High beef prices fueling rustling revival in Plains states

Texas and Southwestern Cattle Raisers Association special ranger Doug Hutchison wears his badge on his shirt as he makes a visit to the Giddings Livestock Commission, Monday, June 22, 2015, in Giddings, Texas. Hutchison, one of 30 Special Rangers with the Texas and Southwestern Cattle Raisers Association, photographs suspected stolen livestock, accesses the association’s databases of livestock brands and reports of missing animals and consults with sheriff’s offices. (AP Photo/Eric Gay)

GIDDINGS, Texas (AP) – Record beef prices have led to increases in the number of missing or stolen cattle.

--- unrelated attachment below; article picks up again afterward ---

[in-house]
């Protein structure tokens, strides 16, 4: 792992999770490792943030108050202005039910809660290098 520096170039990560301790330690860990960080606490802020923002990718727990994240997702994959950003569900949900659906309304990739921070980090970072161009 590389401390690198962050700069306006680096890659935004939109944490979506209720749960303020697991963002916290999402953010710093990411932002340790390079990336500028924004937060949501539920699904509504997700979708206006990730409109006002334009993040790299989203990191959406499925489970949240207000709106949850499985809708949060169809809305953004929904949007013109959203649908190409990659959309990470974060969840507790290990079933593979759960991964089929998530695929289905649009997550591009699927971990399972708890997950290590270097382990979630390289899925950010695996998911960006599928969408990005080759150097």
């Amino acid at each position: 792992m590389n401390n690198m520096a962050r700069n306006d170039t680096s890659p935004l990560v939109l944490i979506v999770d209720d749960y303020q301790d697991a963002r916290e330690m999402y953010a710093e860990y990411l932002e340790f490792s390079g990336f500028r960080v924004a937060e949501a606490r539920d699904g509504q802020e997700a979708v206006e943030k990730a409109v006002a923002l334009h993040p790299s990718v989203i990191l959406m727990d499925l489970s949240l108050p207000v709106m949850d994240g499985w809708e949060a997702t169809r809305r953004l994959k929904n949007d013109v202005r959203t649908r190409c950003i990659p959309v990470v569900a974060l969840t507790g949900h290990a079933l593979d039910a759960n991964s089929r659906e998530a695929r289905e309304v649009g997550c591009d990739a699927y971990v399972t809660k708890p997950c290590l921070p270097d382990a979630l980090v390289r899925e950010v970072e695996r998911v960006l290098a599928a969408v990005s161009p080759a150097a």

The nearly 5,800 livestock reported stolen in Texas last year was the most in five years. And the value of the animals – more than $5.7 million – was the most in a decade.

The Texas and Southwestern Cattle Raisers Association sees the trend this year much the same. The nearly 140-year-old association has a team of 30 Special Rangers that investigates thefts covering 76 million acres in Texas and Oklahoma.

The executive director of law enforcement for the organization, Larry Gray, says any time the price of a commodity goes up, the theft of that commodity also rises.

Through July this year, the Special Rangers have worked nearly 400 theft cases.

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